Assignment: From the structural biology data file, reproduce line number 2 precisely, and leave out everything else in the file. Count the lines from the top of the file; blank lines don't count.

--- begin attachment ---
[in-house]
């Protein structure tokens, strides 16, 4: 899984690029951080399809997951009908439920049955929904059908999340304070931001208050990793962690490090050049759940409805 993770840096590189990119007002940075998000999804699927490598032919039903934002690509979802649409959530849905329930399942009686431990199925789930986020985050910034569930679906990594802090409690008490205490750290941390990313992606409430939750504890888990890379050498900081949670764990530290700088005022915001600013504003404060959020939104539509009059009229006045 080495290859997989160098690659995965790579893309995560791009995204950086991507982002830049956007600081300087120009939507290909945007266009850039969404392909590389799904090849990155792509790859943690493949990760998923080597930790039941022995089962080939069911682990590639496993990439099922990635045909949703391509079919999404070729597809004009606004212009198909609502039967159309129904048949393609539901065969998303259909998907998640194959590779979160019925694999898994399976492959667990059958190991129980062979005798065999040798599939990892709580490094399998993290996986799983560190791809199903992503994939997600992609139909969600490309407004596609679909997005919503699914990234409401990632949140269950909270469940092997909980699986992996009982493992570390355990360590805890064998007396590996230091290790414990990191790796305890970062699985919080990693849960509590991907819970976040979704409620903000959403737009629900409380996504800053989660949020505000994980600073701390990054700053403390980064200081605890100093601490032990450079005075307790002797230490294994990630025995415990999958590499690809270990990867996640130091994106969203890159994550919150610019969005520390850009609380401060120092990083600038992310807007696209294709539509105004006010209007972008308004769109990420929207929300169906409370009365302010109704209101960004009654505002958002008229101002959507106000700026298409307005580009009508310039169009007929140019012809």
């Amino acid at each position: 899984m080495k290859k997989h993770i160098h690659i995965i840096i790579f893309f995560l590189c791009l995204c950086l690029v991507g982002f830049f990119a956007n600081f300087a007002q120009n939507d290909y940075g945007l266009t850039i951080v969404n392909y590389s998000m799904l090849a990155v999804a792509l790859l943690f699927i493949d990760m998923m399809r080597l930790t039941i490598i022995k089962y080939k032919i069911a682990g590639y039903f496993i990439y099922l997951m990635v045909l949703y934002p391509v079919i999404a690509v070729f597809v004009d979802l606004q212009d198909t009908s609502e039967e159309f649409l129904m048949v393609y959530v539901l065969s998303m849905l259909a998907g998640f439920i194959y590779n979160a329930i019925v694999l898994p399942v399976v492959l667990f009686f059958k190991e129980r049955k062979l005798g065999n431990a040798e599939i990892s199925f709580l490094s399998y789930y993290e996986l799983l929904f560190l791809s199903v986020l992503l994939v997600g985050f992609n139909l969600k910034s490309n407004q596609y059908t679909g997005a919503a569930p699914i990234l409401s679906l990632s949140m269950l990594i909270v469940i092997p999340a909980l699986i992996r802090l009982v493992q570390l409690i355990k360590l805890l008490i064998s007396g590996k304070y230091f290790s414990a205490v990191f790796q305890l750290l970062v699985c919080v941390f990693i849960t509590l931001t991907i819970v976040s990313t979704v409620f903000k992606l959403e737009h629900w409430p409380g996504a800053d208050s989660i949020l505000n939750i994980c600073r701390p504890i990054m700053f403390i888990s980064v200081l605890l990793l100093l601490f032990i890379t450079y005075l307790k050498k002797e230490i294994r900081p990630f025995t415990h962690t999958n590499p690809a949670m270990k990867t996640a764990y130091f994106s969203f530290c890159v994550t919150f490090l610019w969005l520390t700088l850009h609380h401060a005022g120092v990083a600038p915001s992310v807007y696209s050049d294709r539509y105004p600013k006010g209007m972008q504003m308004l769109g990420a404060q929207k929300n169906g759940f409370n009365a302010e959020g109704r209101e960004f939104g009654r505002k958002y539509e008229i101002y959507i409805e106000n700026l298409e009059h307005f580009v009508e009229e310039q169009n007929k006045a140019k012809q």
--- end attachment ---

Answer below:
């Protein structure tokens, strides 16, 4: 899984690029951080399809997951009908439920049955929904059908999340304070931001208050990793962690490090050049759940409805 993770840096590189990119007002940075998000999804699927490598032919039903934002690509979802649409959530849905329930399942009686431990199925789930986020985050910034569930679906990594802090409690008490205490750290941390990313992606409430939750504890888990890379050498900081949670764990530290700088005022915001600013504003404060959020939104539509009059009229006045 080495290859997989160098690659995965790579893309995560791009995204950086991507982002830049956007600081300087120009939507290909945007266009850039969404392909590389799904090849990155792509790859943690493949990760998923080597930790039941022995089962080939069911682990590639496993990439099922990635045909949703391509079919999404070729597809004009606004212009198909609502039967159309129904048949393609539901065969998303259909998907998640194959590779979160019925694999898994399976492959667990059958190991129980062979005798065999040798599939990892709580490094399998993290996986799983560190791809199903992503994939997600992609139909969600490309407004596609679909997005919503699914990234409401990632949140269950909270469940092997909980699986992996009982493992570390355990360590805890064998007396590996230091290790414990990191790796305890970062699985919080990693849960509590991907819970976040979704409620903000959403737009629900409380996504800053989660949020505000994980600073701390990054700053403390980064200081605890100093601490032990450079005075307790002797230490294994990630025995415990999958590499690809270990990867996640130091994106969203890159994550919150610019969005520390850009609380401060120092990083600038992310807007696209294709539509105004006010209007972008308004769109990420929207929300169906409370009365302010109704209101960004009654505002958002008229101002959507106000700026298409307005580009009508310039169009007929140019012809």